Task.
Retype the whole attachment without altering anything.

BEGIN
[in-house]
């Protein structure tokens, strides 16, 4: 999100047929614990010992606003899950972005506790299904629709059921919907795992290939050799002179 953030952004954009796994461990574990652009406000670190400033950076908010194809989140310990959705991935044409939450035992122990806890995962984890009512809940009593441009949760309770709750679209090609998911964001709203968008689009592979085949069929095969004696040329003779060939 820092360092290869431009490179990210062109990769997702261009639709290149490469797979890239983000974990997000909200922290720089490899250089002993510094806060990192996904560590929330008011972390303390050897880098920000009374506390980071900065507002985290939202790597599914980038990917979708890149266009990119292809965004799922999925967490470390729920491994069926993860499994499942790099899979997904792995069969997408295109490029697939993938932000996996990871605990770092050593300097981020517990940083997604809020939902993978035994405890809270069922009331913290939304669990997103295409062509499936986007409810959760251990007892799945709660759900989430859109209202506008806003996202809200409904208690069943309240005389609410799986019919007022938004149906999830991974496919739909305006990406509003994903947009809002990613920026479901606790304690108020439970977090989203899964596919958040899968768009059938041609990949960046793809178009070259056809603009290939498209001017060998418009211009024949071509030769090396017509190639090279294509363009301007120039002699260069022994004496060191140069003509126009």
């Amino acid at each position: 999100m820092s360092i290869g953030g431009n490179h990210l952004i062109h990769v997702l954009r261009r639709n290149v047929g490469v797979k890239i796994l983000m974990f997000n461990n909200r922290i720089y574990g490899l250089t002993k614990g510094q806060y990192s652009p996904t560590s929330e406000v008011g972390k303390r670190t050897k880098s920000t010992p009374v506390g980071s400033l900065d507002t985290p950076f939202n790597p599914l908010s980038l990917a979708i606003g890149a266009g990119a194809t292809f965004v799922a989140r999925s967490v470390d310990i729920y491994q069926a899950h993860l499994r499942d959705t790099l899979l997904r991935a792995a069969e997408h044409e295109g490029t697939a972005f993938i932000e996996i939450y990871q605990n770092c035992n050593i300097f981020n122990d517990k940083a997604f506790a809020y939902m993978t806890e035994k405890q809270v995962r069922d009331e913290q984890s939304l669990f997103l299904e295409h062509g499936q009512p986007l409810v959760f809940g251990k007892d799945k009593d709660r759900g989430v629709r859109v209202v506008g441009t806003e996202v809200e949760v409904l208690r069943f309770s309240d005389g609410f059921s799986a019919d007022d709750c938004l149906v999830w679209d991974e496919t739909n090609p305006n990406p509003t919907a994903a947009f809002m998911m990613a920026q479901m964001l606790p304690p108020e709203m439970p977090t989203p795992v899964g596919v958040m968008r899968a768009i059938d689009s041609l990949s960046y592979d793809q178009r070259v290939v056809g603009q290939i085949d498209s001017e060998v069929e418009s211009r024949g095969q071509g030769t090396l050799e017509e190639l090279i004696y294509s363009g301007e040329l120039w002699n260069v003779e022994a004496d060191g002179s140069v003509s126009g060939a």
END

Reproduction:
[in-house]
């Protein structure tokens, strides 16, 4: 999100047929614990010992606003899950972005506790299904629709059921919907795992290939050799002179 953030952004954009796994461990574990652009406000670190400033950076908010194809989140310990959705991935044409939450035992122990806890995962984890009512809940009593441009949760309770709750679209090609998911964001709203968008689009592979085949069929095969004696040329003779060939 820092360092290869431009490179990210062109990769997702261009639709290149490469797979890239983000974990997000909200922290720089490899250089002993510094806060990192996904560590929330008011972390303390050897880098920000009374506390980071900065507002985290939202790597599914980038990917979708890149266009990119292809965004799922999925967490470390729920491994069926993860499994499942790099899979997904792995069969997408295109490029697939993938932000996996990871605990770092050593300097981020517990940083997604809020939902993978035994405890809270069922009331913290939304669990997103295409062509499936986007409810959760251990007892799945709660759900989430859109209202506008806003996202809200409904208690069943309240005389609410799986019919007022938004149906999830991974496919739909305006990406509003994903947009809002990613920026479901606790304690108020439970977090989203899964596919958040899968768009059938041609990949960046793809178009070259056809603009290939498209001017060998418009211009024949071509030769090396017509190639090279294509363009301007120039002699260069022994004496060191140069003509126009």
């Amino acid at each position: 999100m820092s360092i290869g953030g431009n490179h990210l952004i062109h990769v997702l954009r261009r639709n290149v047929g490469v797979k890239i796994l983000m974990f997000n461990n909200r922290i720089y574990g490899l250089t002993k614990g510094q806060y990192s652009p996904t560590s929330e406000v008011g972390k303390r670190t050897k880098s920000t010992p009374v506390g980071s400033l900065d507002t985290p950076f939202n790597p599914l908010s980038l990917a979708i606003g890149a266009g990119a194809t292809f965004v799922a989140r999925s967490v470390d310990i729920y491994q069926a899950h993860l499994r499942d959705t790099l899979l997904r991935a792995a069969e997408h044409e295109g490029t697939a972005f993938i932000e996996i939450y990871q605990n770092c035992n050593i300097f981020n122990d517990k940083a997604f506790a809020y939902m993978t806890e035994k405890q809270v995962r069922d009331e913290q984890s939304l669990f997103l299904e295409h062509g499936q009512p986007l409810v959760f809940g251990k007892d799945k009593d709660r759900g989430v629709r859109v209202v506008g441009t806003e996202v809200e949760v409904l208690r069943f309770s309240d005389g609410f059921s799986a019919d007022d709750c938004l149906v999830w679209d991974e496919t739909n090609p305006n990406p509003t919907a994903a947009f809002m998911m990613a920026q479901m964001l606790p304690p108020e709203m439970p977090t989203p795992v899964g596919v958040m968008r899968a768009i059938d689009s041609l990949s960046y592979d793809q178009r070259v290939v056809g603009q290939i085949d498209s001017e060998v069929e418009s211009r024949g095969q071509g030769t090396l050799e017509e190639l090279i004696y294509s363009g301007e040329l120039w002699n260069v003779e022994a004496d060191g002179s140069v003509s126009g060939a």